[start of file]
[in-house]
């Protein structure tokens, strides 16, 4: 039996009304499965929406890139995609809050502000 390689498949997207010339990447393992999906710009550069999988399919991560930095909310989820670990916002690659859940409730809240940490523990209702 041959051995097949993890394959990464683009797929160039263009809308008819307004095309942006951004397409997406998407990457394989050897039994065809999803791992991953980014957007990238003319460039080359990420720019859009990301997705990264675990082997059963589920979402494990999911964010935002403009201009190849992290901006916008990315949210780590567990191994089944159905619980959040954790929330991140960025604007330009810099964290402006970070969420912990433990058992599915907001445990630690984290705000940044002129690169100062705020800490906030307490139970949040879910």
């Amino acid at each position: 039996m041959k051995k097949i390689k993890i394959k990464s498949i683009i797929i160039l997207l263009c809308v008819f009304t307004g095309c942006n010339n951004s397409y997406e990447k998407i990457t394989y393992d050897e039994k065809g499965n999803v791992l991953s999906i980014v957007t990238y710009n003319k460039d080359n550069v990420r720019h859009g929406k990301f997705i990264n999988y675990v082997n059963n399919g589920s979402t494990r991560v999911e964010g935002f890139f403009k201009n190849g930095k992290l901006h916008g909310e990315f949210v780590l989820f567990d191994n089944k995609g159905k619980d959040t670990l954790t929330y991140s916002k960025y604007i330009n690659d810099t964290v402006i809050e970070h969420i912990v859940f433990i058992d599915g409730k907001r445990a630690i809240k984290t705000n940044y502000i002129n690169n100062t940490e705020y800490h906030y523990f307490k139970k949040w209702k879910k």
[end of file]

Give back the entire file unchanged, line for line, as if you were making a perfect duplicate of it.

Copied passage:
[in-house]
């Protein structure tokens, strides 16, 4: 039996009304499965929406890139995609809050502000 390689498949997207010339990447393992999906710009550069999988399919991560930095909310989820670990916002690659859940409730809240940490523990209702 041959051995097949993890394959990464683009797929160039263009809308008819307004095309942006951004397409997406998407990457394989050897039994065809999803791992991953980014957007990238003319460039080359990420720019859009990301997705990264675990082997059963589920979402494990999911964010935002403009201009190849992290901006916008990315949210780590567990191994089944159905619980959040954790929330991140960025604007330009810099964290402006970070969420912990433990058992599915907001445990630690984290705000940044002129690169100062705020800490906030307490139970949040879910």
């Amino acid at each position: 039996m041959k051995k097949i390689k993890i394959k990464s498949i683009i797929i160039l997207l263009c809308v008819f009304t307004g095309c942006n010339n951004s397409y997406e990447k998407i990457t394989y393992d050897e039994k065809g499965n999803v791992l991953s999906i980014v957007t990238y710009n003319k460039d080359n550069v990420r720019h859009g929406k990301f997705i990264n999988y675990v082997n059963n399919g589920s979402t494990r991560v999911e964010g935002f890139f403009k201009n190849g930095k992290l901006h916008g909310e990315f949210v780590l989820f567990d191994n089944k995609g159905k619980d959040t670990l954790t929330y991140s916002k960025y604007i330009n690659d810099t964290v402006i809050e970070h969420i912990v859940f433990i058992d599915g409730k907001r445990a630690i809240k984290t705000n940044y502000i002129n690169n100062t940490e705020y800490h906030y523990f307490k139970k949040w209702k879910k």